Brandon Kozun, Kyle Clifford trying to make big splash at Kings rookie camp
The Kings have promised they will pass along their roster Monday afternoon for their rookie games Tuesday and Wednesday against the Coyotes at Glendale, Ariz. In the meantime, here are some leftover tidbits from Sunday’s rookie camp practices.
Every coach, scout and hockey operations executive in the Kings’ organization seemed to be watching the two-a-day sessions Saturday and Sunday at the Toyota Sports Center in El Segundo, but they were mum when asked if anyone stood out.
Still, it’s clear that small but speedy winger Brandon Kozun, who was born in Los Angeles but moved to Calgary when he was 10, has caught a few eyes with his extraordinary quickness.
Kozun, listed on the roster as 164 pounds and 5-foot-9 — which might be true when he’s on skates — has been active and alert around the net. He missed the Kings’ development camp in July because of a high ankle sprain, but his wheels have seemed as strong as his determination to carve out a place for himself in a league full of ever-bigger players.
Kozun, a sixth-round pick by the Kings in 2009, led all three Canadian major junior leagues in scoring last season with 107 points, a point short of his 2008-09 total. He added eight goals and 30 points in 23 playoff games as the Calgary Hitmen lost to the Brandon Wheat Kings in the Memorial Cup semifinals.
“It was a good year. I had a lot of help in Calgary. We had a real good team,” he said. “It was a fun year and a lot to remember.”
He can go back for one more season. “But I don’t think that’s going to happen at this point,” he said.
Where will he be?
“Hopefully, I’m going to make the L.A. Kings,” he said.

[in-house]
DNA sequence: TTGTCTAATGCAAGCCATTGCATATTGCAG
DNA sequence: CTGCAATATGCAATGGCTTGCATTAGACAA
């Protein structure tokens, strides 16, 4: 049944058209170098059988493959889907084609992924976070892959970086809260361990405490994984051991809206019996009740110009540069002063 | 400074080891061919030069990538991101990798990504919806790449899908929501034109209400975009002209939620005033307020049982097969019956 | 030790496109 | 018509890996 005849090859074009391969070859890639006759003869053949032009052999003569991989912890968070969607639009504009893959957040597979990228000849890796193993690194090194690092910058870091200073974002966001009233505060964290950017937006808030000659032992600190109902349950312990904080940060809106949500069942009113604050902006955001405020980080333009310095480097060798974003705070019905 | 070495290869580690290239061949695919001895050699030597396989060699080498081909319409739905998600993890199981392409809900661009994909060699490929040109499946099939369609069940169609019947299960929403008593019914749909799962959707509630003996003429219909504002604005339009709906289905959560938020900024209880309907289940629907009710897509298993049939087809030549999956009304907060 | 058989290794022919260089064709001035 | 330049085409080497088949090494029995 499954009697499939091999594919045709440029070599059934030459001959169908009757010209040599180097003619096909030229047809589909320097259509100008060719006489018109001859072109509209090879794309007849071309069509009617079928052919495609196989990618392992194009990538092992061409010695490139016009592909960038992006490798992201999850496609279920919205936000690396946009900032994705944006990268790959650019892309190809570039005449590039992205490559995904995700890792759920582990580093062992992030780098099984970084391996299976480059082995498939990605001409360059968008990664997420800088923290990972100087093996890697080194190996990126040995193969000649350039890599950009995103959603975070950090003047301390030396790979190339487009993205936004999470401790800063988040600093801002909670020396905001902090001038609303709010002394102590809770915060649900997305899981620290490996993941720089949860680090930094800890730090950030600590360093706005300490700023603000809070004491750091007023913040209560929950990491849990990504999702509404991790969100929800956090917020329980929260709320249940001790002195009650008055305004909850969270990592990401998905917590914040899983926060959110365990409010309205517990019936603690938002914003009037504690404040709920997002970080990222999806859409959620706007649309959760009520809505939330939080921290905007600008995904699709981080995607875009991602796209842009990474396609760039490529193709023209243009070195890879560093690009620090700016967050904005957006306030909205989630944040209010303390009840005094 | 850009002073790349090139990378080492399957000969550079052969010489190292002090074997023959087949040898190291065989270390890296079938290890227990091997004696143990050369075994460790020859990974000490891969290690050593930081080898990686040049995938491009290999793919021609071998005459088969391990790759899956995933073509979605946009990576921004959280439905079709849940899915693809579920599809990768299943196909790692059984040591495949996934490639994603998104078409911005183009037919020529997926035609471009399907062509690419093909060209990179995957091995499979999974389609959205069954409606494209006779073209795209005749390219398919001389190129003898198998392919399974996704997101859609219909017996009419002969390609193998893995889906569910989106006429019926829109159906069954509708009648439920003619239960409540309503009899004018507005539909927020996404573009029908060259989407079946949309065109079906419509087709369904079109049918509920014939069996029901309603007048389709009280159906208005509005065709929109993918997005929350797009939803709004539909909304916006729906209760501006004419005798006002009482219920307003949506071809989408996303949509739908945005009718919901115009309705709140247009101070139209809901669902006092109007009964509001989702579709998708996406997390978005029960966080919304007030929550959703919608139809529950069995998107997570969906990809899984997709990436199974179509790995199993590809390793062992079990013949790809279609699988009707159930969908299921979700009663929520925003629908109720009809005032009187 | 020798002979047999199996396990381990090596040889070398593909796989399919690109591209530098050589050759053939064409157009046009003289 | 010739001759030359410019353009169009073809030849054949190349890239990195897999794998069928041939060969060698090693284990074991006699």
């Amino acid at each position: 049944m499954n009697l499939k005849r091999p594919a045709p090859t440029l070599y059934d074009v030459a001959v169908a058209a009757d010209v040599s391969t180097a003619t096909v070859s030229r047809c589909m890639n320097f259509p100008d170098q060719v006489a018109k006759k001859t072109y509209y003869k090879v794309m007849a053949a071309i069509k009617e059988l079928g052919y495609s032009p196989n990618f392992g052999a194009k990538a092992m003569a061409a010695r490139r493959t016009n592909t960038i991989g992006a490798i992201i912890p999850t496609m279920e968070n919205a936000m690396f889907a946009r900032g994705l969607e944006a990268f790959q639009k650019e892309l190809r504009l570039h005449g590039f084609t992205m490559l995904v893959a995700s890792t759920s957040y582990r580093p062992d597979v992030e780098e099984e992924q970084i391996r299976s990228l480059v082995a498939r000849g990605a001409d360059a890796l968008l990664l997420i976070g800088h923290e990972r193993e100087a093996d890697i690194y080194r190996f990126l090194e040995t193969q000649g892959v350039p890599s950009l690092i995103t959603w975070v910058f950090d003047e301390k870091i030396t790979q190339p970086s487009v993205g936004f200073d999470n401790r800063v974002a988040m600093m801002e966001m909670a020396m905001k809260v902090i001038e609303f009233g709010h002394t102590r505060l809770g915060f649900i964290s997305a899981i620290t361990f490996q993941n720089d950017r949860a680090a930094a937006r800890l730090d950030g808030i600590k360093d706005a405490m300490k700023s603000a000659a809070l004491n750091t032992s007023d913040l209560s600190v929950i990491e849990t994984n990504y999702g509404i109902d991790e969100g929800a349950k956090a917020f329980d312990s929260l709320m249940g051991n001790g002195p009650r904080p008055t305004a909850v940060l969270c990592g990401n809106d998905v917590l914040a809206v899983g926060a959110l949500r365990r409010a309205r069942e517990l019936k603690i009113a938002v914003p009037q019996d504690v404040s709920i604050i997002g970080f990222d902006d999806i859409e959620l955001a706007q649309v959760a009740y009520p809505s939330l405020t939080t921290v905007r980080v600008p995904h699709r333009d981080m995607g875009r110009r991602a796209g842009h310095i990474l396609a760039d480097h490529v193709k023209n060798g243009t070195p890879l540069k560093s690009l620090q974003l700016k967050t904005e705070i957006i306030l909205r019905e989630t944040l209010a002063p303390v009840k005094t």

His skills are obvious, but his size will always be an obstacle. To stick around, small players must be able to bring something unique — and be able to take a pounding.
“People have been telling me I’m too small my whole life. Size is just a number to me,” he said. “If you can play the game, you can play the game.”
Kelly Kisio, general manager of Kozun’s junior team, had a more-than-respectable NHL career despite being only about 5-foot-9 and 175 pounds. So he can identify with Kozun’s resolve to defy those who doubt him.
“He’s proved everybody wrong at every level that he’s ever played,” Kisio told the Calgary Herald last month. “He’s always been the smallest guy, and he’s proved everybody wrong.
“I don’t see any difference in him going forward. He’ll figure out a way to get it done.”
Kozun thinks so, too. “I think I’m ready to make that jump,” he said, “and hopefully I can show enough to do it.”
Kyle Clifford has been Kozun’s left wing in the practices, with Andrei Loktionov in the middle, and all three are likely to get good, long looks in the regular training camp. General Manager Dean Lombardi brought up Clifford’s name Saturday during a question-and-answer session with fans and hinted Clifford had a chance to win a spot based on his character and ruggedness.
The 6-1, 200-pound winger, who was chosen by the Kings in the second round of the 2009 draft, had 133 penalty minutes and 111 penalty minutes in his last two junior seasons — but he also had 28 goals and 57 points in 58 games his final season with Barrie of the Ontario Hockey League.
Clifford was a late cut at last year’s training camp, and he took advantage of every moment he spent with veteran players.
“Being one of the later ones to stick around, I got a lot of one-on-one time with the veterans so I definitely took a lot and learned a lot from them about what they did to take it to the next level,” he said. “I took that into last season going back to junior and really worked on everything. I kind of learned from them and from the coach here.
“I just take it as I can and do what I can and try to bring it on and progress as the year goes on.”
The veteran who helped him most was one he’d like to copy.
“I really focused in on Ryan Smyth. He’s been around the league a long time,” Clifford said. “The way he plays the game in front of the net is something I want to try and pick up in the next couple of years and kind of round my game out and learn from him.”
Finishing last season with the Kings’ Manchester farm team was another step in his development. He played seven playoff games, recording two assists and 12 penalty minutes.
“You could see how the pro game is a lot different from the junior game," he said, "and it got me prepared for what I had to work on this summer after spending the playoffs up there.
“I saw it for myself. I have to work on my skill and my skating so I can keep up and my conditioning. That was a good experience and a good learning curve for me.”
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-- Helene Elliott